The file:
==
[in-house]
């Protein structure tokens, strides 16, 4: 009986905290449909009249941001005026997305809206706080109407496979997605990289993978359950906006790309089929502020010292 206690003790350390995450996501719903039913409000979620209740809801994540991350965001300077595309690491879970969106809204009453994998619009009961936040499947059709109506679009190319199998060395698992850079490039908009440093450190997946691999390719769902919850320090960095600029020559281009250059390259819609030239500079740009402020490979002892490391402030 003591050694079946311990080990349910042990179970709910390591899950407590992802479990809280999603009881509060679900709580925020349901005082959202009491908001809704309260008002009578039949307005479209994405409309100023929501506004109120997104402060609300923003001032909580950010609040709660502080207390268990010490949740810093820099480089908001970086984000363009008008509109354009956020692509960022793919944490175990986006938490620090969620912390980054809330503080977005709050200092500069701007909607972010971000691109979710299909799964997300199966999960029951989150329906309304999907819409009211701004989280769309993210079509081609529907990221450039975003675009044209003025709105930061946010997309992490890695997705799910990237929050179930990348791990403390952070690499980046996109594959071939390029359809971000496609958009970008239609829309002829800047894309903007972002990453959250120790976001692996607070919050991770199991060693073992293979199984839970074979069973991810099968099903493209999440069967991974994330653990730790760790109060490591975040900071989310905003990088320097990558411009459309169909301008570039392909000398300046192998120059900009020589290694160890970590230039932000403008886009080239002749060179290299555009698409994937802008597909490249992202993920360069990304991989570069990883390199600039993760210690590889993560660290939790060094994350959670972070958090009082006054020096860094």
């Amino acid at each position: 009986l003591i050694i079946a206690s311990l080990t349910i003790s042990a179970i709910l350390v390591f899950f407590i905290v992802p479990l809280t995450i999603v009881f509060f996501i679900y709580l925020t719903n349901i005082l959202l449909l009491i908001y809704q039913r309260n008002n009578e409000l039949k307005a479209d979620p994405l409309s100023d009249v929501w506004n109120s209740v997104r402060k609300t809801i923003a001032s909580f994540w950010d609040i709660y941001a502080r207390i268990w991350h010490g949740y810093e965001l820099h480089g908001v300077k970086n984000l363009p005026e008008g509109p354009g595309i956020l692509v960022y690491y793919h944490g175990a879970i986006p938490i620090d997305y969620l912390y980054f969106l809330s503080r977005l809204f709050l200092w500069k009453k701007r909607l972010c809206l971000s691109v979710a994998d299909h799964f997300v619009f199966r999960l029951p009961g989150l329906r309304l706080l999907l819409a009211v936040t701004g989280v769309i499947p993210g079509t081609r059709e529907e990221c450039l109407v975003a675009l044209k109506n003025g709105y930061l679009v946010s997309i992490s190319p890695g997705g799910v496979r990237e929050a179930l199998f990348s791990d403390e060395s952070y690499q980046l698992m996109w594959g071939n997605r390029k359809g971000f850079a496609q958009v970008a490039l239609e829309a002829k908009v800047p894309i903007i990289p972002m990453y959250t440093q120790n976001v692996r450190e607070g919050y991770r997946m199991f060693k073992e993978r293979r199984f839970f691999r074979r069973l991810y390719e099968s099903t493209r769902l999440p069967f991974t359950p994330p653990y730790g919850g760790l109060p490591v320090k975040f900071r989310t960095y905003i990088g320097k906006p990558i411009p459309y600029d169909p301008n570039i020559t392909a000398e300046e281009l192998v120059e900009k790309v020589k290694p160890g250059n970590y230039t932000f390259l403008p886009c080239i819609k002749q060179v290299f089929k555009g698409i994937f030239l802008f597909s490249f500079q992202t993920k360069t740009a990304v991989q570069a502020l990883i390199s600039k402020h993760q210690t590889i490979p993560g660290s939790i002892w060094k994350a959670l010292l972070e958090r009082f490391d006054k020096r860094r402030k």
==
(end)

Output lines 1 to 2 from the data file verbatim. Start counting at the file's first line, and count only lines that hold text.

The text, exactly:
[in-house]
């Protein structure tokens, strides 16, 4: 009986905290449909009249941001005026997305809206706080109407496979997605990289993978359950906006790309089929502020010292 206690003790350390995450996501719903039913409000979620209740809801994540991350965001300077595309690491879970969106809204009453994998619009009961936040499947059709109506679009190319199998060395698992850079490039908009440093450190997946691999390719769902919850320090960095600029020559281009250059390259819609030239500079740009402020490979002892490391402030 003591050694079946311990080990349910042990179970709910390591899950407590992802479990809280999603009881509060679900709580925020349901005082959202009491908001809704309260008002009578039949307005479209994405409309100023929501506004109120997104402060609300923003001032909580950010609040709660502080207390268990010490949740810093820099480089908001970086984000363009008008509109354009956020692509960022793919944490175990986006938490620090969620912390980054809330503080977005709050200092500069701007909607972010971000691109979710299909799964997300199966999960029951989150329906309304999907819409009211701004989280769309993210079509081609529907990221450039975003675009044209003025709105930061946010997309992490890695997705799910990237929050179930990348791990403390952070690499980046996109594959071939390029359809971000496609958009970008239609829309002829800047894309903007972002990453959250120790976001692996607070919050991770199991060693073992293979199984839970074979069973991810099968099903493209999440069967991974994330653990730790760790109060490591975040900071989310905003990088320097990558411009459309169909301008570039392909000398300046192998120059900009020589290694160890970590230039932000403008886009080239002749060179290299555009698409994937802008597909490249992202993920360069990304991989570069990883390199600039993760210690590889993560660290939790060094994350959670972070958090009082006054020096860094």